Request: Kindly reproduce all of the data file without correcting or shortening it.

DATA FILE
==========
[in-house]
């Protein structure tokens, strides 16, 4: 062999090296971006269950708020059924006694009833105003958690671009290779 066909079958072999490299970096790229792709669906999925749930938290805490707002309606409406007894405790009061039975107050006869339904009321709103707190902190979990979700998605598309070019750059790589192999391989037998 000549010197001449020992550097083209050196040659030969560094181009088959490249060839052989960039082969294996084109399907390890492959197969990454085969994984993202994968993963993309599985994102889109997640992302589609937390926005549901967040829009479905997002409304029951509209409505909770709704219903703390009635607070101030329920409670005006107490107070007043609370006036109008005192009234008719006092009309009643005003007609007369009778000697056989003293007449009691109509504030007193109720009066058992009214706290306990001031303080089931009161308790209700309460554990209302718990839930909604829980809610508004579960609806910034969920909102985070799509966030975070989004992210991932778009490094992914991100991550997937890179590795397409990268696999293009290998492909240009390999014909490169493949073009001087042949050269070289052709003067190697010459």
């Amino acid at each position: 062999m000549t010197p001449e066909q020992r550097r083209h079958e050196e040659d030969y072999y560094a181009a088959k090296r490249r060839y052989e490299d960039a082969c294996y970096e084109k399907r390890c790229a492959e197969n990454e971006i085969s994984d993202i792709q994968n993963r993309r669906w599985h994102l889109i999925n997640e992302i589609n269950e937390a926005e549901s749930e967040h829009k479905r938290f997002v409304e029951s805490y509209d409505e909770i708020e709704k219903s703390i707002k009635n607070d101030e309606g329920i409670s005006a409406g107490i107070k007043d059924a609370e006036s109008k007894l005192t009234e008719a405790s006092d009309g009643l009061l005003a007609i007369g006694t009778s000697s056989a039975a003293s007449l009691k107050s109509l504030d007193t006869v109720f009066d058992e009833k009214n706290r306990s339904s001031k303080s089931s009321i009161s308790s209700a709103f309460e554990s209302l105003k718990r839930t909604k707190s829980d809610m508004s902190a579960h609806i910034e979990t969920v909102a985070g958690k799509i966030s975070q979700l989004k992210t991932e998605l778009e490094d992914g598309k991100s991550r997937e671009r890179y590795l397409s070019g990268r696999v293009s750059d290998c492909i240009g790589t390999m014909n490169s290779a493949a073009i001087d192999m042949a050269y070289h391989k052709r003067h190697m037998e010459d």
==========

[in-house]
């Protein structure tokens, strides 16, 4: 062999090296971006269950708020059924006694009833105003958690671009290779 066909079958072999490299970096790229792709669906999925749930938290805490707002309606409406007894405790009061039975107050006869339904009321709103707190902190979990979700998605598309070019750059790589192999391989037998 000549010197001449020992550097083209050196040659030969560094181009088959490249060839052989960039082969294996084109399907390890492959197969990454085969994984993202994968993963993309599985994102889109997640992302589609937390926005549901967040829009479905997002409304029951509209409505909770709704219903703390009635607070101030329920409670005006107490107070007043609370006036109008005192009234008719006092009309009643005003007609007369009778000697056989003293007449009691109509504030007193109720009066058992009214706290306990001031303080089931009161308790209700309460554990209302718990839930909604829980809610508004579960609806910034969920909102985070799509966030975070989004992210991932778009490094992914991100991550997937890179590795397409990268696999293009290998492909240009390999014909490169493949073009001087042949050269070289052709003067190697010459």
């Amino acid at each position: 062999m000549t010197p001449e066909q020992r550097r083209h079958e050196e040659d030969y072999y560094a181009a088959k090296r490249r060839y052989e490299d960039a082969c294996y970096e084109k399907r390890c790229a492959e197969n990454e971006i085969s994984d993202i792709q994968n993963r993309r669906w599985h994102l889109i999925n997640e992302i589609n269950e937390a926005e549901s749930e967040h829009k479905r938290f997002v409304e029951s805490y509209d409505e909770i708020e709704k219903s703390i707002k009635n607070d101030e309606g329920i409670s005006a409406g107490i107070k007043d059924a609370e006036s109008k007894l005192t009234e008719a405790s006092d009309g009643l009061l005003a007609i007369g006694t009778s000697s056989a039975a003293s007449l009691k107050s109509l504030d007193t006869v109720f009066d058992e009833k009214n706290r306990s339904s001031k303080s089931s009321i009161s308790s209700a709103f309460e554990s209302l105003k718990r839930t909604k707190s829980d809610m508004s902190a579960h609806i910034e979990t969920v909102a985070g958690k799509i966030s975070q979700l989004k992210t991932e998605l778009e490094d992914g598309k991100s991550r997937e671009r890179y590795l397409s070019g990268r696999v293009s750059d290998c492909i240009g790589t390999m014909n490169s290779a493949a073009i001087d192999m042949a050269y070289h391989k052709r003067h190697m037998e010459d």